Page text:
Clearing out a bunch of ‘saved for later’ articles in my feed reader this past weekend and I came across this gem from our pals at the Washington Post – France may pass a law allowing people to ignore work emails at home. Here is all you need to know on this, (in case you couldn’t figure out the gist from the on the nose headine):
Among a host of new reforms designed to loosen the more stringent regulations in the country’s labor market, France’s labor minister, Myriam El Khomri, is including a provision that would give employees the right to ignore professional emails and other messages when outside the office. It would essentially codify a division between work and home and, on a deeper level, between public and private life.
El Khomri apparently fleeced this idea from a report by Bruno Mettling, a director general in charge of human resources at Orange, the telecommunications giant. Mettling believes this policy would benefit employers as much as their employees, whom, he has said, are likely to suffer “psychosocial risks” from a ceaseless communication cycle. As reported in Le Monde, a recent study found than approximately 3.2 million French workers are at risk of “burning out,” defined as a combination of physical exhaustion and emotional anxiety. Although France is already famous for its 35-hour workweek, many firms skirt the rules — often through employees who continue working remotely long after they leave for the day.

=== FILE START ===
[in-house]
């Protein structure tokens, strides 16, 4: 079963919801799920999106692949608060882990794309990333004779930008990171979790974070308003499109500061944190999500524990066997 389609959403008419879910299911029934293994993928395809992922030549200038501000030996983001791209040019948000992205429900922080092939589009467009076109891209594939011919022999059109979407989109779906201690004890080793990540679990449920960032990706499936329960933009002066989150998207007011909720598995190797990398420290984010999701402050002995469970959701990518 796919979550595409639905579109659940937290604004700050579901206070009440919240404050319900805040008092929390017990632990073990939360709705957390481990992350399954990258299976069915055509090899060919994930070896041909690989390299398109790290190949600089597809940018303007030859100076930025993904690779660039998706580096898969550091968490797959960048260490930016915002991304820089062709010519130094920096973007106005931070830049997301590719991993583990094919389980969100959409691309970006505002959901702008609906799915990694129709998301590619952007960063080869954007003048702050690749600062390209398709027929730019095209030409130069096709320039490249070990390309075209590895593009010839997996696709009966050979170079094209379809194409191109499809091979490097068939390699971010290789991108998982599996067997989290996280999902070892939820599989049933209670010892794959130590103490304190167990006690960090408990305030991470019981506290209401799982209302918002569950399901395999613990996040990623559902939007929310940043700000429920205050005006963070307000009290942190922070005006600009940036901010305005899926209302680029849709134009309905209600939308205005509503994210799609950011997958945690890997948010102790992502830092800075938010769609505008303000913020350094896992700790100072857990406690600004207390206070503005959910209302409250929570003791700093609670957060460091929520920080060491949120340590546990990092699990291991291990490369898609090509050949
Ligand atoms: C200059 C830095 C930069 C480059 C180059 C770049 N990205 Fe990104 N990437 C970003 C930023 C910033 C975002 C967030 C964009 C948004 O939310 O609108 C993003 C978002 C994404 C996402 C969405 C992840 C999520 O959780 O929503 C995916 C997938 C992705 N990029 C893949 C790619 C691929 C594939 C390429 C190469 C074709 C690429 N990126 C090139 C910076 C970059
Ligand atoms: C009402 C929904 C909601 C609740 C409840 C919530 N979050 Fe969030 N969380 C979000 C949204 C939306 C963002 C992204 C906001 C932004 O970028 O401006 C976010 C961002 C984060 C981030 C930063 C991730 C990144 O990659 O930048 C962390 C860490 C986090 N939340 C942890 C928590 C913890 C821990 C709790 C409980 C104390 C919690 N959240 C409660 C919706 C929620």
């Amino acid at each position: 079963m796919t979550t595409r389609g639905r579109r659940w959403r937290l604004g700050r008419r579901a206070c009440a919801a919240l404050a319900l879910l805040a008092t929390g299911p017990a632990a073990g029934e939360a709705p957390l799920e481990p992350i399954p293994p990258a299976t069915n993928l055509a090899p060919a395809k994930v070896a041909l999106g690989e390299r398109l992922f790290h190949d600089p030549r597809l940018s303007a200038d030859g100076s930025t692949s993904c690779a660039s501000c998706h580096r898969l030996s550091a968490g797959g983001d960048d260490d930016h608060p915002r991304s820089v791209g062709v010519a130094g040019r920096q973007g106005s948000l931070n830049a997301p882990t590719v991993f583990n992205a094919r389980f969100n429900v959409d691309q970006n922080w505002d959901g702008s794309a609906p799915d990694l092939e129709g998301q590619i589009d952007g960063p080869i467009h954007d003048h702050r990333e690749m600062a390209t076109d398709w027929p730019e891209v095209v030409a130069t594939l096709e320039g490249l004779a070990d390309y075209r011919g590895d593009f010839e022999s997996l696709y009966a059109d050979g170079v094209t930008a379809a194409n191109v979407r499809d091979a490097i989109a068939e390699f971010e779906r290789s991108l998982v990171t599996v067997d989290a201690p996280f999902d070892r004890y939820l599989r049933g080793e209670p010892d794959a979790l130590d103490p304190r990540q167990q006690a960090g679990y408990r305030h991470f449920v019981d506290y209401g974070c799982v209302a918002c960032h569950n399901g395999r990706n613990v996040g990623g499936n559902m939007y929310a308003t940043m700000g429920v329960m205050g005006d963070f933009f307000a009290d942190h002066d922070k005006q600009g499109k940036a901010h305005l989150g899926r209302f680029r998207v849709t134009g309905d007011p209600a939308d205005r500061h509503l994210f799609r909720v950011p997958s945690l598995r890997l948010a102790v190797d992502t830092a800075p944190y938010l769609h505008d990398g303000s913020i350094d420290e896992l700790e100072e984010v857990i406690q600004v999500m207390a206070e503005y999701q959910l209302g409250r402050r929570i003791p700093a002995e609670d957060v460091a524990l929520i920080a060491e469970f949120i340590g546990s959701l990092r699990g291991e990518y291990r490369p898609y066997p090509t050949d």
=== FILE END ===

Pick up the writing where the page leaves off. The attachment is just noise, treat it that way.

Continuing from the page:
I know what my (primarily) USA-based readers are thinking right about now. Likely some combination of ‘Those French don’t know what it takes to compete in the modern economy’, ‘It is too late for that idea, technology has made the walls between work and non-work just about irrelevant’, and ‘You will never get the raise/title/office/parking space you want without working ALL THE TIME’.
Read the whole post over at Steve Boese’s HR Technology Journal (an FOT contributor blog).